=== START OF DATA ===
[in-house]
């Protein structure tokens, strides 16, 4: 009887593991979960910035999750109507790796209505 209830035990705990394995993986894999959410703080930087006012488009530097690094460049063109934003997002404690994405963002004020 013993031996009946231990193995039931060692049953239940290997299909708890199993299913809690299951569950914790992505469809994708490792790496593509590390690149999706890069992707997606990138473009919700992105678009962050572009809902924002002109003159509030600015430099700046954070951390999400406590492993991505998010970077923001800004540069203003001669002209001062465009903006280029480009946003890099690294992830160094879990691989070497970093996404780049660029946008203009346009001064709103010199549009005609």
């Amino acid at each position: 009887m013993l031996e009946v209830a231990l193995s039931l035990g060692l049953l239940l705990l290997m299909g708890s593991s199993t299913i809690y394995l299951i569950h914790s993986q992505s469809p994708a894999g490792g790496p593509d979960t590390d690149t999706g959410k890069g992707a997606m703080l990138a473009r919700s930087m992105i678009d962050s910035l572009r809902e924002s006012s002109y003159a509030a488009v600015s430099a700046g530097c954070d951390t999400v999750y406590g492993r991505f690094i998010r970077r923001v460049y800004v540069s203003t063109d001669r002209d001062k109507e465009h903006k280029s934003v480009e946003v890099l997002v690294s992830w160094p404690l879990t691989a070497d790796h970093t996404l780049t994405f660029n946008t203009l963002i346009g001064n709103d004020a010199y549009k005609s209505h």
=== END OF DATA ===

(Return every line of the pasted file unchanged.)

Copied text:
[in-house]
């Protein structure tokens, strides 16, 4: 009887593991979960910035999750109507790796209505 209830035990705990394995993986894999959410703080930087006012488009530097690094460049063109934003997002404690994405963002004020 013993031996009946231990193995039931060692049953239940290997299909708890199993299913809690299951569950914790992505469809994708490792790496593509590390690149999706890069992707997606990138473009919700992105678009962050572009809902924002002109003159509030600015430099700046954070951390999400406590492993991505998010970077923001800004540069203003001669002209001062465009903006280029480009946003890099690294992830160094879990691989070497970093996404780049660029946008203009346009001064709103010199549009005609």
């Amino acid at each position: 009887m013993l031996e009946v209830a231990l193995s039931l035990g060692l049953l239940l705990l290997m299909g708890s593991s199993t299913i809690y394995l299951i569950h914790s993986q992505s469809p994708a894999g490792g790496p593509d979960t590390d690149t999706g959410k890069g992707a997606m703080l990138a473009r919700s930087m992105i678009d962050s910035l572009r809902e924002s006012s002109y003159a509030a488009v600015s430099a700046g530097c954070d951390t999400v999750y406590g492993r991505f690094i998010r970077r923001v460049y800004v540069s203003t063109d001669r002209d001062k109507e465009h903006k280029s934003v480009e946003v890099l997002v690294s992830w160094p404690l879990t691989a070497d790796h970093t996404l780049t994405f660029n946008t203009l963002i346009g001064n709103d004020a010199y549009k005609s209505h």